In a long awaited decision, the Supreme Court ruled 6-3 on Monday that the federal government still has the right to prosecute those who use or grow marijuana - even in states with pro medical marijuana laws.
The case stemmed from an Aug. 15, 2002 incident when Butte County deputy sheriffs and Drug Enforcement Administration agents raided Diane Monson's Oroville home.
In the Supreme Court's ruling, Justice John Paul Stevens described what happened:
"After a thorough investigation, the county officials concluded that her use of marijuana was entirely lawful as a matter of California law. Nevertheless, after a three-hour standoff, the federal agents seized and destroyed all six of her cannabis plants."
Monson teamed up with Angel Raich - who got her marijuana from the Oakland Cannabis Buyers' Cooperative until the federal government shut it down in 1998 - and together the women sued then-U.S. Attorney General John Ashcroft, claiming that California's voter-approved medical marijuana laws protected them from federal prosecution and involvement.
On Monday, the Supreme Court ruled against them, citing Congress' interstate commerce laws - which also control the production, use, and possession of marijuana.
The day of the ruling, John Walters, President Bush's chief of drug control policy, boldly proclaimed that the decision "marks the end of medical marijuana as a political issue."
But others - medical marijuana advocates and state and local prosecutors alike - agreed that the court's ruling would actually change very little.
In Sacramento, U.S. Attorney McGregor Scott told the San Francisco Chronicle that his department will mainly be pursuing large grows - gardens with hundreds and hundreds of plants compared to the six to several dozen most medical marijuana patients and care providers have.
"The reality is, we don't have the time or resources to do anything other than going after large-scale traffickers and large-scale growers," he said.
Over at the state capitol, California's attorney general, Bill Lockyer, reaffirmed his stance on the issue: "Today's ruling shows the vast philosophical difference between the federal government and Californians on the rights of patients to have access to the medicine they need to survive and lead healthier lives," he said. "There is something very wrong with a federal law that treats medical marijuana the same as heroin."
While no laws have been changed, the court's ruling apparently has affected how officials around the state are regulating medical cannabis: The state's Department of Health Services had been creating a registry for county-supplied medical marijuana identification cards and was set to launch the project in four counties. Now, said spokeswomen Lea Brooks, the department is reviewing the ruling and waiting to see how it will proceed.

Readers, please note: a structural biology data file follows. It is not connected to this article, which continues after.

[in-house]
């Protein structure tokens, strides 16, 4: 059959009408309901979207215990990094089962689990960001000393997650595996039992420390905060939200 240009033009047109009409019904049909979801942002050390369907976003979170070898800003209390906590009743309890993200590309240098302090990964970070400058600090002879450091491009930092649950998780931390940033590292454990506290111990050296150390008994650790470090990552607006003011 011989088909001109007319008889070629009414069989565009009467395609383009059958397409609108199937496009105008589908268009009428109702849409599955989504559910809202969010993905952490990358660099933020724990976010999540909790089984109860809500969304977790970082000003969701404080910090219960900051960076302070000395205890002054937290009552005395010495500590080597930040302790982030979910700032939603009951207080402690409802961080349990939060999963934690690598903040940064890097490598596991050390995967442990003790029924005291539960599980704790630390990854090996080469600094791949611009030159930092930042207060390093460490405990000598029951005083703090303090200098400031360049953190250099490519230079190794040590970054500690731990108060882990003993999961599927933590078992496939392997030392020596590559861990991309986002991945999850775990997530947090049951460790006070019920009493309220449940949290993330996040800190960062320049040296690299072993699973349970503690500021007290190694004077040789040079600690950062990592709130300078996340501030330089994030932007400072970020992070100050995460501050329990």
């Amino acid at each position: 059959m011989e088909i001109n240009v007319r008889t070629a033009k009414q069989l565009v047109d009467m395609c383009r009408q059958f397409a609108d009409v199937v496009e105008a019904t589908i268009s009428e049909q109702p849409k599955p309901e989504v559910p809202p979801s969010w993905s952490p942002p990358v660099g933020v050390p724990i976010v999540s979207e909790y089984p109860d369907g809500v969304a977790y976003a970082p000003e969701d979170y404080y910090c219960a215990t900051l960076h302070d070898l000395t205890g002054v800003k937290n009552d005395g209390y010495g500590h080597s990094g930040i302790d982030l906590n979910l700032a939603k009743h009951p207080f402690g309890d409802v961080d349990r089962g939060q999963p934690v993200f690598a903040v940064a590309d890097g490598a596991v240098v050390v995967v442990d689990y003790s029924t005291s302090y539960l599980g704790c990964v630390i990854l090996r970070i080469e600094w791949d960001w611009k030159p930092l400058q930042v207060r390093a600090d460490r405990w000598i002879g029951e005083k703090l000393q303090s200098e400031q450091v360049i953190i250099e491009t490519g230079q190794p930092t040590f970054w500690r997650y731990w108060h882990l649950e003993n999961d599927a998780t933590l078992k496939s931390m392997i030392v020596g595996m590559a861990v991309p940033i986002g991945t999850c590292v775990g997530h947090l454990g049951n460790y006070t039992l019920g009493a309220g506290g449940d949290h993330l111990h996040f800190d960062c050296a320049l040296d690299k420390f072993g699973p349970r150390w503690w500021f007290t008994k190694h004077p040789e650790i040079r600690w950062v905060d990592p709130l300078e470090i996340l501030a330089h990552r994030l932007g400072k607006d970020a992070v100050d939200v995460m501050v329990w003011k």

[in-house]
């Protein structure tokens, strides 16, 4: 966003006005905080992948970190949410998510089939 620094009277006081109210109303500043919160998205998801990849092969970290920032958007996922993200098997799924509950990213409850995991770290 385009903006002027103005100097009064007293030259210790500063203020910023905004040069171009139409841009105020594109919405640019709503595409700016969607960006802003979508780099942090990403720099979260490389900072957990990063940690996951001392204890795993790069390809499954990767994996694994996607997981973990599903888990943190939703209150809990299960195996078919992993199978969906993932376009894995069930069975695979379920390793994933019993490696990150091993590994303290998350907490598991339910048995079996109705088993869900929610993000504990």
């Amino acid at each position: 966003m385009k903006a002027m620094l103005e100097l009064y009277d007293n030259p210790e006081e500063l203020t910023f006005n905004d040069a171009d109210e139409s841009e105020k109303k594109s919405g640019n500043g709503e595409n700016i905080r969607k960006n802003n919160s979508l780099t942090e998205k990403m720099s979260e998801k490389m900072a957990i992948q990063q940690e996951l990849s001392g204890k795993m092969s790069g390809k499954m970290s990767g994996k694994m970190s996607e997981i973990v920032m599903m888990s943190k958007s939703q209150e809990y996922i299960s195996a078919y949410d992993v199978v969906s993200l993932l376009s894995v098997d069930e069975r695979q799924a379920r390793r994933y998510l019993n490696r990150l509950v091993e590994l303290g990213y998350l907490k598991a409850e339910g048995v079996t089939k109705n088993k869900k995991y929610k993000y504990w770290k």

San Francisco supervisors say they'll also wait to review the court's decision before they finish creating zoning and health regulation laws for medical marijuana dispensaries.
In San Luis Obispo, City Attorney Jonathan Lowell said his office is studying whether the city needs to continue banning dispensaries - a law it enacted in October 2004 as it waited for this Supreme Court ruling. Now Lowell is hoping for some guidelines from Attorney General Lockyer's office - especially when it comes to distribution centers.
"That's where we have a problem for local law enforcement. Do they uphold the laws of the state or of the federal government?" he said. "That's where we start scratching our heads."
Other cities that enacted similar bans in the last few months - like Arroyo Grande, Atascadero, and Paso Robles - are also reviewing what to do next. Morro Bay - which banned dispensaries last month - will decide whether to extend its ban another 10 months on June 13.
Rob Shultz, Morro Bay's city attorney, doubts the city council will permanently ban distribution centers. Shultz said that the council, like San Francisco officials, is looking at zoning as a way to regulate, rather than outright ban dispensaries.
"At least from my standpoint I don't think they'll prohibit it. We've gone on record in the past supporting medical marijuana," he said.
In the Five Cities area - Mark, who asked that New Times not use his last name - supplies medical marijuana to about 40 patients from his home-based co-op. Mark said the ruling won't change, or stop, how he and others distribute their cannabis. What would make them change is if a local city allowed a dispensary.
"If we could do this out of a building instead of out of my house, I'd do it," he said. "We're just waiting."
He's not the only one waiting. San Luis Obispo attorney Lou Koory said that since state and federal officials can't agree on the matter, it's up to local communities to define how their citizens can access this controversial medicine.
"Medical cannabis is ongoing and underground," Koory said. "Until [a] city council steps up and regulates, it's likely it will stay underground - even though it's a legal activity." Â³
Staff Writer Abraham Hyatt can be reached at firstname.lastname@example.org.